The EU demands that its nations have a Deficit/GDP ratio below 3%. However, as Ireland reduces stimulus spending, GDP also will fall. So, Ireland must chase a moving target, in which reductions in the numerator cause reductions in the denominator. Visualize a dog chasing its tail, and you have the EU mainstream economics version of Ireland.

ATHENS, Greece — Greece’s central bank governor says the government must not relent in its planned deficit-cutting efforts but warns against further tax increases, which would deepen the recession.

Just so we understand, tax increases will “deepen the recession” (by removing money from the economy), but deficit cuts, which also will remove money from the economy, are O.K.???

And this is what the science of economics has become.

There are two and only two solutions for Greece and Ireland. Either,
1. Return to Monetary Sovereignty by re-adopting your sovereign currency
2. Have the EU create a true United States of Europe whereby the EU would supply euros to its member nations as needed.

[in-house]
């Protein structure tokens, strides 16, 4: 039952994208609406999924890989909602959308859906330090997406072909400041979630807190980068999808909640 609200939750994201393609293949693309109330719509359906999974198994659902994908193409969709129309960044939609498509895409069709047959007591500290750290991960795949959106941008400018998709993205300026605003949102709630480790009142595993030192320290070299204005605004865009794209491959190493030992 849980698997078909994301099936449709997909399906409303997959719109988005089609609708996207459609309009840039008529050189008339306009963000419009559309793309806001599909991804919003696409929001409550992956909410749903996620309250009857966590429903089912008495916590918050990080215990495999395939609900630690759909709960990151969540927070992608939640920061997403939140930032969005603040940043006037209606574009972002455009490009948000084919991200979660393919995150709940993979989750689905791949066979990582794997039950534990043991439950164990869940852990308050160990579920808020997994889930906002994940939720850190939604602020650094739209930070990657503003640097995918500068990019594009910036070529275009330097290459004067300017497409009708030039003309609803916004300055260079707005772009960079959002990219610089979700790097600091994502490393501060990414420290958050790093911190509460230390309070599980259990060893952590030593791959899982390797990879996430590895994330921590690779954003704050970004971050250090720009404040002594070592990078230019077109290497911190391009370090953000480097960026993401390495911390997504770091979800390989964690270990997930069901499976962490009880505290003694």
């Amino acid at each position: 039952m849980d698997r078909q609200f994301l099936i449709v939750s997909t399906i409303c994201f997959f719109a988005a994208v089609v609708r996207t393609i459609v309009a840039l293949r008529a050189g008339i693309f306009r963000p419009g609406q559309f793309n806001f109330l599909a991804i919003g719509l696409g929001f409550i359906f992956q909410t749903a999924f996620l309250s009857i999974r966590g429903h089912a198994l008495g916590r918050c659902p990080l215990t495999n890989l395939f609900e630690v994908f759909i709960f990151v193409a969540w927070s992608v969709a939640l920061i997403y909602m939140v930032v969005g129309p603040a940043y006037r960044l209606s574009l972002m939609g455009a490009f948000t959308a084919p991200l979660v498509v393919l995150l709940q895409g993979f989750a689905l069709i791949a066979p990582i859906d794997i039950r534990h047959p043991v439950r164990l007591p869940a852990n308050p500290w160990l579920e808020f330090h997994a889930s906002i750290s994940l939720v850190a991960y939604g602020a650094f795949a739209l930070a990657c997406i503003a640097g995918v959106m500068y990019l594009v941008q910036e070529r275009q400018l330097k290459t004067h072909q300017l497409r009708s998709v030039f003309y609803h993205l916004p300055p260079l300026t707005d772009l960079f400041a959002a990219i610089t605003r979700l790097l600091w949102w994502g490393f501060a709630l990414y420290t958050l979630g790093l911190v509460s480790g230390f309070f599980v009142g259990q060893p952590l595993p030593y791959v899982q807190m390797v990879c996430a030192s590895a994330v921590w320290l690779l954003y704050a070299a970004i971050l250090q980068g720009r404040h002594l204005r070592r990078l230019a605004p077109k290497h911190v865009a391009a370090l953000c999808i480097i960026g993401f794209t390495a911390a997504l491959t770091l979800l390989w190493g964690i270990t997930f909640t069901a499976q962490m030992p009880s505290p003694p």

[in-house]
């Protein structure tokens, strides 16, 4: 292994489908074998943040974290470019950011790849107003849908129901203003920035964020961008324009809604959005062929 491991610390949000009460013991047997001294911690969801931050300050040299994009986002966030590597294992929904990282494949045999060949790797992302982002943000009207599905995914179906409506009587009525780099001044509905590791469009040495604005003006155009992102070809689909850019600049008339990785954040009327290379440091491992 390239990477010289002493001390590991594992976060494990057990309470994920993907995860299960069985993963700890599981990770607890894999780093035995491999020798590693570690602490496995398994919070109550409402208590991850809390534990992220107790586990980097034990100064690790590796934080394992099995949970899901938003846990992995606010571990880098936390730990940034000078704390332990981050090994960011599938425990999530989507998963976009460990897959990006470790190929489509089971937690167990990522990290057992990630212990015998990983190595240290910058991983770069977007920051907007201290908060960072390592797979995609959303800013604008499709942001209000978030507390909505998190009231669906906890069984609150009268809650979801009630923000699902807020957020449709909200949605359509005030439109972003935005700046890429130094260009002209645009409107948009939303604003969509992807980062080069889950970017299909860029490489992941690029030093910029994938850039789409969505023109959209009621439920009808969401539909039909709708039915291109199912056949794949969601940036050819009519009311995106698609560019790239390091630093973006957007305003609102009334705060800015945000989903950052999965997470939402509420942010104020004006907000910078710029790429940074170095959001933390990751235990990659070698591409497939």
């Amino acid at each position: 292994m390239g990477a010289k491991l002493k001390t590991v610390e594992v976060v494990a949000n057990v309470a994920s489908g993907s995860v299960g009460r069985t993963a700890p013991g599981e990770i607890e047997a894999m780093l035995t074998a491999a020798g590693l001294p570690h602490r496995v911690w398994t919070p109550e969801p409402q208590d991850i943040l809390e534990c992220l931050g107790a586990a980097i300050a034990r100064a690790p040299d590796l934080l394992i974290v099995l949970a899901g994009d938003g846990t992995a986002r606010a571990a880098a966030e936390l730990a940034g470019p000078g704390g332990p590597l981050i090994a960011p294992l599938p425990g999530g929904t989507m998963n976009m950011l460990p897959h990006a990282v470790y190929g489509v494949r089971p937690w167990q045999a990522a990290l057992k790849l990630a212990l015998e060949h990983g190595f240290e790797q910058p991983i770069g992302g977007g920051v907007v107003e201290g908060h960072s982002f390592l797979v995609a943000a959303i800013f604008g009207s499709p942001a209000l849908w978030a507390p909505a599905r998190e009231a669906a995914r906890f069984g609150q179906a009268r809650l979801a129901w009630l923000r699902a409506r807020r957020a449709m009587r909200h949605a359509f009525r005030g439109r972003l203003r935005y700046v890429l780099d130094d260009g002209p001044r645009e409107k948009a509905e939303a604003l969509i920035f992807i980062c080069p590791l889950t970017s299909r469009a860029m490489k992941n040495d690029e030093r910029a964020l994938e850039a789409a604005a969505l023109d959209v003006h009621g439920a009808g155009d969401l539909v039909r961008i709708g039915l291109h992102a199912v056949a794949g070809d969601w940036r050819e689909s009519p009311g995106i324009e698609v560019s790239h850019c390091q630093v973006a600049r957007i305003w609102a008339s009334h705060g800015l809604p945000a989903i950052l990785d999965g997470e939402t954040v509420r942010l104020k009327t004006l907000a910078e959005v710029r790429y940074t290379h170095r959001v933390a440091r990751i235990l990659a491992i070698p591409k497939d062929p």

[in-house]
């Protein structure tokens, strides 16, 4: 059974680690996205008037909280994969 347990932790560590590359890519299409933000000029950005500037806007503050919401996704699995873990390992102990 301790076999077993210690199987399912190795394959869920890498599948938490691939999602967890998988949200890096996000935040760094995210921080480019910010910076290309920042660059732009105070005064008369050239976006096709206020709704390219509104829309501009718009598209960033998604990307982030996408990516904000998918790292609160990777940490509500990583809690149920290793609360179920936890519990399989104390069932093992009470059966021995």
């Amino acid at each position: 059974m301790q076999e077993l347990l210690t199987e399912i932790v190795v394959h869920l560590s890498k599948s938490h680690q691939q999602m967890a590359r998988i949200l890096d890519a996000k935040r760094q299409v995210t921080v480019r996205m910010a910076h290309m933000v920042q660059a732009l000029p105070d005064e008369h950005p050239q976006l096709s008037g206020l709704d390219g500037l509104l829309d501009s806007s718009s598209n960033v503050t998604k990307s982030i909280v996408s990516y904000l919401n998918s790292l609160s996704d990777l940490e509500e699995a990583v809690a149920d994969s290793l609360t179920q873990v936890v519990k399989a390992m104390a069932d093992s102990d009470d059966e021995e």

There are no other solutions. Oh yes, and stop demanding that your member nations commit economic suicide.

Rodger Malcolm Mitchell

No nation can tax itself into prosperity. Those who say the stimulus “didn’t work” remind of the guy whose house is on fire. A neighbor runs with a garden hose and starts spraying, but the fire continues. The neighbor wants to call the fire department, which would bring the big hoses, but the guy says, “Don’t call. As you can see, water doesn’t put out fires.”

11 thoughts on “–Japan, Ireland, Greece: Facts vs. Mainstream Economists

  1. Firstly, agree your points, make total sense.

    Second, while the Japanese bond issuance is bought domestically, the mainstream will continue to say it is a special case (and therefore so it its deflation), and that the US is in a totally different position (“reliance” of foreign investors to “fund” the deficit).